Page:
Which comes first, water supplies or housing approvals? | VailDaily.com

Which comes first, water supplies or housing approvals?

Allen Best
Vail Daily/Melinda KruseIn times of drought, development of massive projects, such as the Village at Avon, has become a pointed issue. Even several elected officials have asked why additional building has been allowed in recent years when there isn't quite enough water for everyone now. At issue is which comes first - water or building approvals?

If you’ve lived in Colorado long, you’ve probably heard that said. But does it really?

In places, it has.

Red Cliff, for example, has some of the best water rights in the Eagle Valley. However, for several years it lacked water treatment capacity to serve additional houses, causing a moratorium on new water taps.

More often, sewage treatment capacity limits growth. Such was the case in Eagle several years ago. The town stopped approving new subdivisions – although it continued issuing building permits for existing property – while the sewage treatment plant was expanded.

The Vail Valley, defined here as Wolcott to East Vail, is a more complex story. Water and sewer in this corridor is provided by the Eagle River Water and Sanitation District.

However, building decisions are made by two towns, Vail and Avon, and by the Eagle County commissioners. At issue is which comes first – water or the building approval?

In this year of drought, that has become a more pointed issue. Even several elected officials have asked why additional building has been allowed in recent years when, as this year is making evident, there isn’t quite enough water for everyone now – or at least enough water as has been customary. Some fear the situation could worsen.

That fear is grounded in the underlying zoning previously approved. If property owners with their vested property rights decide to develop, according to this scenario, their buildings could overwhelm water supplies.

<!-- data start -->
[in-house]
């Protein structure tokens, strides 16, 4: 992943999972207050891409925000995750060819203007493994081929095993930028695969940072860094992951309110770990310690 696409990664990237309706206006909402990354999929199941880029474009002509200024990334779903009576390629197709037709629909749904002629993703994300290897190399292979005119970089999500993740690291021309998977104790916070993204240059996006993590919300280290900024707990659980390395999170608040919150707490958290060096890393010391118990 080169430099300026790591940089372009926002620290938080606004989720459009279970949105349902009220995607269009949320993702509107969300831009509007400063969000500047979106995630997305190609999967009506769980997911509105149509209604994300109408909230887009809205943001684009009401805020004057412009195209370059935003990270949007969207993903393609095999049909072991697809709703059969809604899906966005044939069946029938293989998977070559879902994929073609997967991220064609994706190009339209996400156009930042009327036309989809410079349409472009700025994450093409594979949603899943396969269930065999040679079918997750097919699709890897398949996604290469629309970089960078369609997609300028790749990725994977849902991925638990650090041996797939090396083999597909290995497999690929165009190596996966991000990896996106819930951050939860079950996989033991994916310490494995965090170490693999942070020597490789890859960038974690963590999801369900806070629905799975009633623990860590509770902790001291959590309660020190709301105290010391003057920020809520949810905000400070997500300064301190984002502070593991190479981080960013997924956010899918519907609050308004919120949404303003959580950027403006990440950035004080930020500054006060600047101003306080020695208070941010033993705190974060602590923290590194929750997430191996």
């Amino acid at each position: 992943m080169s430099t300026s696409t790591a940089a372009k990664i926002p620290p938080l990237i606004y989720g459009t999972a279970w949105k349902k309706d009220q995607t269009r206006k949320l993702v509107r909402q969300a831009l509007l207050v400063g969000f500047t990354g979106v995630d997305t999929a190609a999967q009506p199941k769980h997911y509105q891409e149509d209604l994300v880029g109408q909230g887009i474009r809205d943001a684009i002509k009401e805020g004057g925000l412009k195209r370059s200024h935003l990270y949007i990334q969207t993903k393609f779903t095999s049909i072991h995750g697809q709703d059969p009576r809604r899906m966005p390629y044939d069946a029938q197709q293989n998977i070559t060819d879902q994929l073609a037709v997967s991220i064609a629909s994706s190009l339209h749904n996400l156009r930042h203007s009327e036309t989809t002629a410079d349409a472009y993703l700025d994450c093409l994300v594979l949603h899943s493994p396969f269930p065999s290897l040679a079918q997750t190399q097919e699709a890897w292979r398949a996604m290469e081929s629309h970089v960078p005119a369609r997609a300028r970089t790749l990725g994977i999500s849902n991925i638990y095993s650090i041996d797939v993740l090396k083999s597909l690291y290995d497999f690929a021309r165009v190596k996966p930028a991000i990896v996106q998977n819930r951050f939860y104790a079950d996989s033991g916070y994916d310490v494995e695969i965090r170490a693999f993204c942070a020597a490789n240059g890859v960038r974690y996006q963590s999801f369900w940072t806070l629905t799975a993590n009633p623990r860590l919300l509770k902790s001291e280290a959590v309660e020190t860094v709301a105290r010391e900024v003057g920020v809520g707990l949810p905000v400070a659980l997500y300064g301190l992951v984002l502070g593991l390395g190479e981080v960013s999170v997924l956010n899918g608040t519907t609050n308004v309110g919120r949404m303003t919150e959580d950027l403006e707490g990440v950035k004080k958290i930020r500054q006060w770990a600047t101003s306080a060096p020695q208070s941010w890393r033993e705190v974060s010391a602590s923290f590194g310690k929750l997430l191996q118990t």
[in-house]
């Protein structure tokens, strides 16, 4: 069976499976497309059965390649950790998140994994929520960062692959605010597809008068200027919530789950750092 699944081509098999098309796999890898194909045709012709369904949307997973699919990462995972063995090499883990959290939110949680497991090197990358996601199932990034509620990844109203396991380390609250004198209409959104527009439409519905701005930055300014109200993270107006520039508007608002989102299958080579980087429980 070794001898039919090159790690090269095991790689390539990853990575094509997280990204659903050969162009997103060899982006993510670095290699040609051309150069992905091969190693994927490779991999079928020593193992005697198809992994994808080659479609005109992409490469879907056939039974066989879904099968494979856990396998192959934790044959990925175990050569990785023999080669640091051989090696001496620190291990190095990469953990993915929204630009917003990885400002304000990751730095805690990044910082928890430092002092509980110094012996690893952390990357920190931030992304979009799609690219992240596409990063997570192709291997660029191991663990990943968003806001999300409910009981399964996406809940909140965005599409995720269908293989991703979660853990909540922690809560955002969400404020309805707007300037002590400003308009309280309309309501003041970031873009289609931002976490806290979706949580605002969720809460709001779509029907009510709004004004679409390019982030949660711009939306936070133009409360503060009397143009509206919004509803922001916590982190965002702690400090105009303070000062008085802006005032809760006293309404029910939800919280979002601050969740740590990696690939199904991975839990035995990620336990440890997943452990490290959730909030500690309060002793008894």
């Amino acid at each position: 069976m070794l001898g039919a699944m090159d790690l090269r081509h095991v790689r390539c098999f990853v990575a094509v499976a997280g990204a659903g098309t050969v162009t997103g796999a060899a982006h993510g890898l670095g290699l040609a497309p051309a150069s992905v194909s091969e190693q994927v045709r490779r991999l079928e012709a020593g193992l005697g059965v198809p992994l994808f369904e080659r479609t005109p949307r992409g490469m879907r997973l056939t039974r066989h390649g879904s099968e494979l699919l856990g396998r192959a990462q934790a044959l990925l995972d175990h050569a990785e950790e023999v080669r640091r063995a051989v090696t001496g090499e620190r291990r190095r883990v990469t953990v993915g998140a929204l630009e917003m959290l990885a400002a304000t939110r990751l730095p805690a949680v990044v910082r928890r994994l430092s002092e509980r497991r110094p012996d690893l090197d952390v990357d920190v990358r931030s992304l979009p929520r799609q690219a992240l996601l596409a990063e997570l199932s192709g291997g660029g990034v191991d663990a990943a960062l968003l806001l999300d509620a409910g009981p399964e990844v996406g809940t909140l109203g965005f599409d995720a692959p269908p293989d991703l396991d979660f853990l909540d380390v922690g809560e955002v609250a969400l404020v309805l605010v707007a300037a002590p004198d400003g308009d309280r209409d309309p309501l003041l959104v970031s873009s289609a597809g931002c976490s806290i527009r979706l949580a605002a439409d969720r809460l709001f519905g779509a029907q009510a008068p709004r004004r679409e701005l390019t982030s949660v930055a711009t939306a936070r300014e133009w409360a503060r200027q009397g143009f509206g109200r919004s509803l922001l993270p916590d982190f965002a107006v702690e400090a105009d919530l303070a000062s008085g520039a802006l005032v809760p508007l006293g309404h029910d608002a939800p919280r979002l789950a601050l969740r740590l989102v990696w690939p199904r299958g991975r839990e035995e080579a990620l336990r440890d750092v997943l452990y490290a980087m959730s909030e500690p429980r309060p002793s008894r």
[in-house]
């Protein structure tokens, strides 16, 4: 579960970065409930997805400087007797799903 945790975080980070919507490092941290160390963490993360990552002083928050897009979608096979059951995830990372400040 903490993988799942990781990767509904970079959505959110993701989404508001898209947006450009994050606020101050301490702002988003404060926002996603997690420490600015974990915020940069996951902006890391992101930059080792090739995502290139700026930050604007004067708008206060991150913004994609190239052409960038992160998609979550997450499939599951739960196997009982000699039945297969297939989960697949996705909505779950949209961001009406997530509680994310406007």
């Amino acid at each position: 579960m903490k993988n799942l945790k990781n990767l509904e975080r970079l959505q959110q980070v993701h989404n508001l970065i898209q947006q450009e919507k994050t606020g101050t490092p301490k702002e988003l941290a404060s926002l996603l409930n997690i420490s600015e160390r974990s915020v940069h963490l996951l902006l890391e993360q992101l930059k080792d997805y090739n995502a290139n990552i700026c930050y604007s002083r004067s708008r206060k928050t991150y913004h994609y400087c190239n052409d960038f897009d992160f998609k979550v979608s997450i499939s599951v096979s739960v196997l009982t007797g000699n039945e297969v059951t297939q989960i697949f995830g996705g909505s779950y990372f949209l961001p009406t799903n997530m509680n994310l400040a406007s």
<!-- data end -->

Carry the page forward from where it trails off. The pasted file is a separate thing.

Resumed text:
Hard questions

In truth, hard questions about water and growth rarely get asked. The presumption seems to be that if housing or commercial projects are getting approved, a way will be found to service them. Typically, the process works this way:

When a town or the county is reviewing a project, they ask the water agency for a commitment-to-serve letter. The water agency, the Eagle River Water and Sanitation, for example, perfunctorily replies with a letter affirming its willingness to serve.

If the agency can’t, it’ll build a new treatment plant, expand a reservoir, or whatever else it takes to deliver the water or treat the sewage, says Dennis Gelvin, general manager of the Eagle River Water and Sanitation.

“We assume that if the county or the towns approve the development, we will find a way to serve it.”

Usually, the water provider requires water rights before agreeing to provide treated water. That, for example, was the case for the Village at Avon, the soon-to-be-home to Home Depot, a Super Wal-Mart and a massive array of residential real estate. The water district’s policy is to require 120 percent of what is expected to be needed.